Background: Amniotic membrane transplantation is used for the reconstruction of the ocular surface in the context of, for example, corneal ulcers or conjunctival scarring. The mechanisms by which preserved amniotic membrane grafts promote reepithelialization are unknown. As a first step the viability and proliferative capacity of amnion cells following cryopreservation of membranes in glycerol is investigated.
Methods: Fresh and cryopreserved (in 50% glycerol) amniotic membranes were investigated histologically and by vital stains. Following enzymatic digestion, amniotic cells were stained for viability and cultured in DMEM+10% FBS. In addition, explant cultures were established from fresh and cryopreserved membranes.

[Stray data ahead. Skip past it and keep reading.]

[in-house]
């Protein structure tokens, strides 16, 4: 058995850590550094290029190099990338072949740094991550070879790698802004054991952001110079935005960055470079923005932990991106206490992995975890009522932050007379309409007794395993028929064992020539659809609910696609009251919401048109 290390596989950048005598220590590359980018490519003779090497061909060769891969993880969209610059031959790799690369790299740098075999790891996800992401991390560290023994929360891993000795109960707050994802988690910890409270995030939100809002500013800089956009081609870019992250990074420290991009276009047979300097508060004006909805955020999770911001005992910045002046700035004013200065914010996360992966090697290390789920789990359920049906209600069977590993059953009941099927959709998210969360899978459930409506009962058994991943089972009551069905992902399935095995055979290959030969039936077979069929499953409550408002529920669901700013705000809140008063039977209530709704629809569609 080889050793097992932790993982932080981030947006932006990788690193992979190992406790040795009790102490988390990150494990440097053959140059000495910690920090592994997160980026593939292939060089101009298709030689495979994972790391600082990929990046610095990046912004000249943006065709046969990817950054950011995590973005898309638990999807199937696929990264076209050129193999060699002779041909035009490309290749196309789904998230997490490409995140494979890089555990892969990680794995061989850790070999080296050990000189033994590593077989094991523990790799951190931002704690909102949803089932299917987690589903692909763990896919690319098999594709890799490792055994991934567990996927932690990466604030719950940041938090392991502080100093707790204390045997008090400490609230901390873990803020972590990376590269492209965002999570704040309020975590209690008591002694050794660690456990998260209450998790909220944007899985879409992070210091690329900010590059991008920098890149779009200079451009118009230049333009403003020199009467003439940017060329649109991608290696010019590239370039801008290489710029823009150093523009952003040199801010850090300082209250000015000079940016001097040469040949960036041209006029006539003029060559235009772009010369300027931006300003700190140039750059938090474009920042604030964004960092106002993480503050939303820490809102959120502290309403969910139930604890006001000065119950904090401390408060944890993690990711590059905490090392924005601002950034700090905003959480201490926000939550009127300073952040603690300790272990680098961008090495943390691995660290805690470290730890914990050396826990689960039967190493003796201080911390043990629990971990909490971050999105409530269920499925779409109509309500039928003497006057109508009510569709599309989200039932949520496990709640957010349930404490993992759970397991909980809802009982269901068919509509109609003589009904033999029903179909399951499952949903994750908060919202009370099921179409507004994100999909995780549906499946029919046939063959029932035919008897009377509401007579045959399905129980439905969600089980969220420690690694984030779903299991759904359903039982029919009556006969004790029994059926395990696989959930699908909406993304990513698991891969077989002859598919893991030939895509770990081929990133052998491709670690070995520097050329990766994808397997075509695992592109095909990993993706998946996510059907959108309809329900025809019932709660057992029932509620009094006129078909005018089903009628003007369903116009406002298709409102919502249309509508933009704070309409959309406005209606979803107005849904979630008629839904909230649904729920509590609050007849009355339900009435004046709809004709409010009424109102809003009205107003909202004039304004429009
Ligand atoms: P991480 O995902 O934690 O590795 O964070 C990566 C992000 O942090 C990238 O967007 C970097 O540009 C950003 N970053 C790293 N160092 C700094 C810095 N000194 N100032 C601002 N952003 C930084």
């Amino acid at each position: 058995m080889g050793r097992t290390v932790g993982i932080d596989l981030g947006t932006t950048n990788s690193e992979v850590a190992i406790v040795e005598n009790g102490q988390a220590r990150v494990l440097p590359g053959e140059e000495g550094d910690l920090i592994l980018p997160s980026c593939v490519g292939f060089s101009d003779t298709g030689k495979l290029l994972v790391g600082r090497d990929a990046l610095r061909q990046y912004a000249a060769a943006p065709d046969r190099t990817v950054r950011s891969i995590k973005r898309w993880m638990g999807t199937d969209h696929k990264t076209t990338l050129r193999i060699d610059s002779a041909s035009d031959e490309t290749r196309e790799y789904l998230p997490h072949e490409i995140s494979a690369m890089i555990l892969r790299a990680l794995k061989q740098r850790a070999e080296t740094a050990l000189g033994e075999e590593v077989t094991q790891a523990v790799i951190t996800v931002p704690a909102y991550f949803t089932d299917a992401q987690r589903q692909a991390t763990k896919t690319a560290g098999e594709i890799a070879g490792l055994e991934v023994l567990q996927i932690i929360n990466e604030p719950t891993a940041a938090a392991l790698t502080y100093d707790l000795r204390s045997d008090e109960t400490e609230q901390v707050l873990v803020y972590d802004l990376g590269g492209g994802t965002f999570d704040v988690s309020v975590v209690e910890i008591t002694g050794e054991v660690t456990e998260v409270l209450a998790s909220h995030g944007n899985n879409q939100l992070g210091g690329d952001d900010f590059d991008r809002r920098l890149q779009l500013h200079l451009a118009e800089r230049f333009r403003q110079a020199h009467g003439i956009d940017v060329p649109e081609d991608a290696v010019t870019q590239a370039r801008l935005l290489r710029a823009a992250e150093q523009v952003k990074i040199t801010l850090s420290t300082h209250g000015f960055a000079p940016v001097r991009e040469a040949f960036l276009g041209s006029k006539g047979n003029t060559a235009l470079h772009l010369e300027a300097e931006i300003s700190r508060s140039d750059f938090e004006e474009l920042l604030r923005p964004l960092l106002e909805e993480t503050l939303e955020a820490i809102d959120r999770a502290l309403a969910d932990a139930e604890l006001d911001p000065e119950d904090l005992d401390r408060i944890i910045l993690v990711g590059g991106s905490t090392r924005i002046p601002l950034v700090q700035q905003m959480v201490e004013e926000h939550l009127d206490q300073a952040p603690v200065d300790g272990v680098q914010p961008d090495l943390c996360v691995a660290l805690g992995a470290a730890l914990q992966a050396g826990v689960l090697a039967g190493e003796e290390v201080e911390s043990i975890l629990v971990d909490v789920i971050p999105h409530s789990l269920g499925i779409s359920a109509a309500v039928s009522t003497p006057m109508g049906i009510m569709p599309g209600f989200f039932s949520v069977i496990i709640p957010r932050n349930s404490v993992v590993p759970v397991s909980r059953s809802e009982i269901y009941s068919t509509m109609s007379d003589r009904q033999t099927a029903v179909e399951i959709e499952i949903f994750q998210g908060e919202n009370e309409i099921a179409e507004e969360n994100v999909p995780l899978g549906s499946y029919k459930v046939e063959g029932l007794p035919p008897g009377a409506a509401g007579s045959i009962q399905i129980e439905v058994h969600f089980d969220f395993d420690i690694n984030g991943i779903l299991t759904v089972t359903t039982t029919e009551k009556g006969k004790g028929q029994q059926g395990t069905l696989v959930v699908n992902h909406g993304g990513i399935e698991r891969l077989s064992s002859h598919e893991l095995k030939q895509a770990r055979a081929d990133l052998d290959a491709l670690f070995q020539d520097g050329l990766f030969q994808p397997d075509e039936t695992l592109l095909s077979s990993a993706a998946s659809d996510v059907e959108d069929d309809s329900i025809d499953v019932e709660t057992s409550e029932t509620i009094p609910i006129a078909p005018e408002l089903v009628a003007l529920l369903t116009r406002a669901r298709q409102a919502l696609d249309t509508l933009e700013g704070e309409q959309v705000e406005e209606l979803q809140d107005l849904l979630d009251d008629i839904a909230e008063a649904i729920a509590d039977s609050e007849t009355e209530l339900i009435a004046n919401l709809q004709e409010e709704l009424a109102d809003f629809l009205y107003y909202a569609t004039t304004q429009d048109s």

Results: Histological examination showed no significant morphological alteration following cryopreservation. While fresh membranes contained predominantly vital cells, no such cells were detected following cryopreservation. Also, cells removed enzymatically from cryopreserved membranes were not viable and did not grow in culture. While both epithelial and fibroblastic cells grew from fresh membranes, no growth was seen from cryopreserved membranes.
Conclusion: The results suggest that the technique for preservation which is most widely used for ophthalmological amniotic membrane transplantation significantly impairs viability and proliferative capacity. This supports the clinical finding that neither immunological reactions nor signs of ingrowth of amniotic cells are observed in patients. Furthermore amniotic membrane grafts seem to function primarily as matrix and not by virtue of transplanted functional cells.